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Experimental Brain Research

, Volume 184, Issue 4, pp 587–591 | Cite as

High-frequency priming stimulation does not enhance the effect of low-frequency rTMS in the treatment of tinnitus

  • Berthold LangguthEmail author
  • Tobias Kleinjung
  • Elmar Frank
  • Michael Landgrebe
  • Philipp Sand
  • Jana Dvorakova
  • Ulrich Frick
  • Peter Eichhammer
  • Göran Hajak
Research Note

Abstract

Based on its ability to reduce the excitability of the cortex locally, low-frequency repetitive transcranial magnetic stimulation (rTMS) has been investigated for the treatment of hyperexcitability disorders such as auditory hallucinations and tinnitus. Results are promising, but characterized by only moderate improvement and a high inter-individual variability. Experimental data from motor cortex stimulation in healthy subjects indicates that the depressant effect of low-frequency rTMS can be enhanced by high-frequency priming stimulation. Here we will investigate whether high-frequency priming also improves the therapeutic efficacy of low-frequency rTMS in a clinical application. 32 patients with chronic tinnitus were randomly assigned to either a standard protocol of low-frequency rTMS (110% motor threshold, 1 Hz, 2000 stimuli/day) or a stimulation protocol in which priming stimulation with 6 Hz (90% motor threshold, 960 stimuli) preceded low-frequency rTMS (110% motor threshold, 1 Hz, 1040 stimuli/day). Stimulation was applied over the left auditory cortex by using MRI-guided coil positioning. The treatment outcome was assessed with a standardized tinnitus questionnaire. There was no significant difference between the standard protocol and the protocol involving priming stimulation. Both stimulation protocols resulted in significant clinical improvement after 10 days of stimulation, as compared to baseline. Our data does not support an enhancing effect of higher frequency priming on low-frequency rTMS in the treatment of tinnitus.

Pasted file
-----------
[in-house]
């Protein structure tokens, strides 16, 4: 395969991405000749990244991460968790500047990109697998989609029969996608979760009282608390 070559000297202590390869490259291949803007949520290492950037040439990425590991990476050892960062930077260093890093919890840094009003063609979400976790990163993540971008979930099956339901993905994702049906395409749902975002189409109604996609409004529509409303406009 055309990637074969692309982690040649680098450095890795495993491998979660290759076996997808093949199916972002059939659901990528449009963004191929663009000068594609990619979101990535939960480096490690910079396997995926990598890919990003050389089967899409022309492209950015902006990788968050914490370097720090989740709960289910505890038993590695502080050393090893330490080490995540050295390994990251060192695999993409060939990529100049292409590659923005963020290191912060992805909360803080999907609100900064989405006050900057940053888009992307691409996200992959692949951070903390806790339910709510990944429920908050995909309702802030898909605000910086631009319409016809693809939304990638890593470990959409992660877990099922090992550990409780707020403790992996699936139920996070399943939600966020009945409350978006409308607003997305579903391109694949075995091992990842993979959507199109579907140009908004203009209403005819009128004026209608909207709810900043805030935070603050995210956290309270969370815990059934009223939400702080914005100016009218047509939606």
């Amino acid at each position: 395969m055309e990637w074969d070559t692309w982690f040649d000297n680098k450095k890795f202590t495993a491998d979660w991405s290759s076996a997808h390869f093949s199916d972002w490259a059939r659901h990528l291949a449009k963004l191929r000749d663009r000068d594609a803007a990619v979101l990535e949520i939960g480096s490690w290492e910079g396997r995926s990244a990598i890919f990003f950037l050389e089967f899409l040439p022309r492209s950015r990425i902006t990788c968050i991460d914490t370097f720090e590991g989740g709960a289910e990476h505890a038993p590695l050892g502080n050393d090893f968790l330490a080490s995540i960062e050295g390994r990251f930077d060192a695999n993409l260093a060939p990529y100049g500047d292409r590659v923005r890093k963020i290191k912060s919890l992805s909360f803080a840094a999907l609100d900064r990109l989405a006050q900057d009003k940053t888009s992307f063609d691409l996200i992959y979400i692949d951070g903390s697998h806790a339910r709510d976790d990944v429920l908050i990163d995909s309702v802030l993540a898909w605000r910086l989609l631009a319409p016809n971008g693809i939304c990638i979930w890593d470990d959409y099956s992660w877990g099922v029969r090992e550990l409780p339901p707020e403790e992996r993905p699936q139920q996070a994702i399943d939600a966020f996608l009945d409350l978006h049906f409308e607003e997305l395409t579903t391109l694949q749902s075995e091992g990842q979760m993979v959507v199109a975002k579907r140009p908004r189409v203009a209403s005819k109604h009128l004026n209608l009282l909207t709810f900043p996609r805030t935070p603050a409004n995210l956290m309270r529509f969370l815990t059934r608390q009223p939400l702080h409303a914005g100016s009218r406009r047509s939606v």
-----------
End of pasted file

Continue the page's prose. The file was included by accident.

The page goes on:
Keywords

Long term depression Neuroplasticity Repetitive transcranial magnetic stimulation Tinnitus Hyperexcitability disorder 

Notes

Acknowledgements

We would like to thank Helene Niebling and Sandra Pfluegl for technical assistance with TMS administration. The study was supported by the Tinnitus Research Initiative.

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Copyright information

© Springer-Verlag 2007

Authors and Affiliations

  • Berthold Langguth
    • 1
    Email author
  • Tobias Kleinjung
    • 2
  • Elmar Frank
    • 1
  • Michael Landgrebe
    • 1
  • Philipp Sand
    • 1
  • Jana Dvorakova
    • 1
    • 3
  • Ulrich Frick
    • 4
  • Peter Eichhammer
    • 1
  • Göran Hajak
    • 1
  1. 1.Department of Psychiatry, Psychotherapy and PsychosomaticsUniversity of RegensburgRegensburgGermany
  2. 2.Department of Otorhinolaryngology and AudiologyUniversity of RegensburgRegensburgGermany
  3. 3.Department of PsychiatryCharles UniversityPragueCzech Republic
  4. 4.Department of Healthcare ManagementCarinthia University of Applied SciencesSpittalAustria

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